Zannah came over yesterday to show Walter and me the short film she had edited together for the fertility organisation in Poland who are eager to encourage parents to be open with their children. It features Walter talking about how he felt on finding he was infertile and how we made the decision that we wanted to be parents in order to pass on values, even if he couldn’t pass on genes; and then how easy it had been to make the decision to be honest with the children because it was clearly important information that belonged to them and he wasn’t ashamed of being infertile anyway. ‘Zannah speaks about how proud she is of Walter for being a real man and facing up to his fertility problems and what a brilliant dad he is to her. I add my bit about the importance of grieving first for the child you cannot have between you before moving on to donor conception and then something about what DC Network can offer. The film is the first piece of filming and editing Zan has ever tried. She has excellent tight close up shots of all three of us, no camera wobble and perfect sound. The editing is slightly jumpy in a couple of places, but it doesn’t matter as it’s a great ad for openness and that’s what the Poles wanted. They are delighted with it and when translation is complete will put it up on their website. We will put it on DC Network’s new website when it goes up in the New Year. Well done Zan.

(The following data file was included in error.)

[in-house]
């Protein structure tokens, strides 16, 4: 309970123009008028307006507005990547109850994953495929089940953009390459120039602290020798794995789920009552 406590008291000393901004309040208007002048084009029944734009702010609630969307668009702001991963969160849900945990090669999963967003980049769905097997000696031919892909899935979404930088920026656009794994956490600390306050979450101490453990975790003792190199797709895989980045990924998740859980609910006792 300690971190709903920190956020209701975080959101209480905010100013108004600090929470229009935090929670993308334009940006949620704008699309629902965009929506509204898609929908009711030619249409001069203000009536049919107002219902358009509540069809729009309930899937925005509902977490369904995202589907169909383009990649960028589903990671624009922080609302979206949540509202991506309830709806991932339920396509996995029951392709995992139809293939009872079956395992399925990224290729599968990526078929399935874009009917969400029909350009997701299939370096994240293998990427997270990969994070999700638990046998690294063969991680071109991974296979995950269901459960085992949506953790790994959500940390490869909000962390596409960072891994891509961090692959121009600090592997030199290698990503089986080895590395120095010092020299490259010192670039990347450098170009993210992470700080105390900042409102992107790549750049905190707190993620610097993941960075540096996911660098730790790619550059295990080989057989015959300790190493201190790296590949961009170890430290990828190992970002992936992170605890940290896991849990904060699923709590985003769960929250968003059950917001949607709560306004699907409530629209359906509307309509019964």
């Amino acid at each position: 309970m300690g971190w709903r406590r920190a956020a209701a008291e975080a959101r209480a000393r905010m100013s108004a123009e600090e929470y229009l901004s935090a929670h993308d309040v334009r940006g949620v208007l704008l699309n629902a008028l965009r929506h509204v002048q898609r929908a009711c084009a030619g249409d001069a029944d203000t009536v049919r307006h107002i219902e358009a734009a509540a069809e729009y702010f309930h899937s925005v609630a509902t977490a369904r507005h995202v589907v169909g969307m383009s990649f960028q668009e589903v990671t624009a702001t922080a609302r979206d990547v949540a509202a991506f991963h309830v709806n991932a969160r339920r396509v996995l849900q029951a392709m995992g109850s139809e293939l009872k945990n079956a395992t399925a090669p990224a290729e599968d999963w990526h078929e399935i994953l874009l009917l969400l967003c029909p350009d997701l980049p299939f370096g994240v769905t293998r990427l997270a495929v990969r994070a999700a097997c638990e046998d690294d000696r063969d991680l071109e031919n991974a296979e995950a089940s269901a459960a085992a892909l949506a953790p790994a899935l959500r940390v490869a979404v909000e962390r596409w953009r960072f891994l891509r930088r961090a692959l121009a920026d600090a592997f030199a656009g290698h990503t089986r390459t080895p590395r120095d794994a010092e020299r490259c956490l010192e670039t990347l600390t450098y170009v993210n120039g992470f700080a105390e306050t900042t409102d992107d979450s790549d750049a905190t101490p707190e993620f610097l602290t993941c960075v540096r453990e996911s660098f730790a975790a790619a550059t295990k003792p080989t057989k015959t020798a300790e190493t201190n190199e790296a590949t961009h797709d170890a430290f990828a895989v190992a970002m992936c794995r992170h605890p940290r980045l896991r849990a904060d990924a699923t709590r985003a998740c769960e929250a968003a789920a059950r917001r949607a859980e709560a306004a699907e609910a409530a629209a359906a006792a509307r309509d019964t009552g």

Zannah stayed to chat for a while and talked about the dissertation she is writing for her final Anthropology degree year. It is basically around issues of identity for donor conceived people. She has been in touch with many DC adults representing a wide range of perspectives as well as doing a literature search and we much look forward to seeing the chapter drafts as they roll off. I will certainly be advising her to be open about her own position, unlike some others who have written on this topic.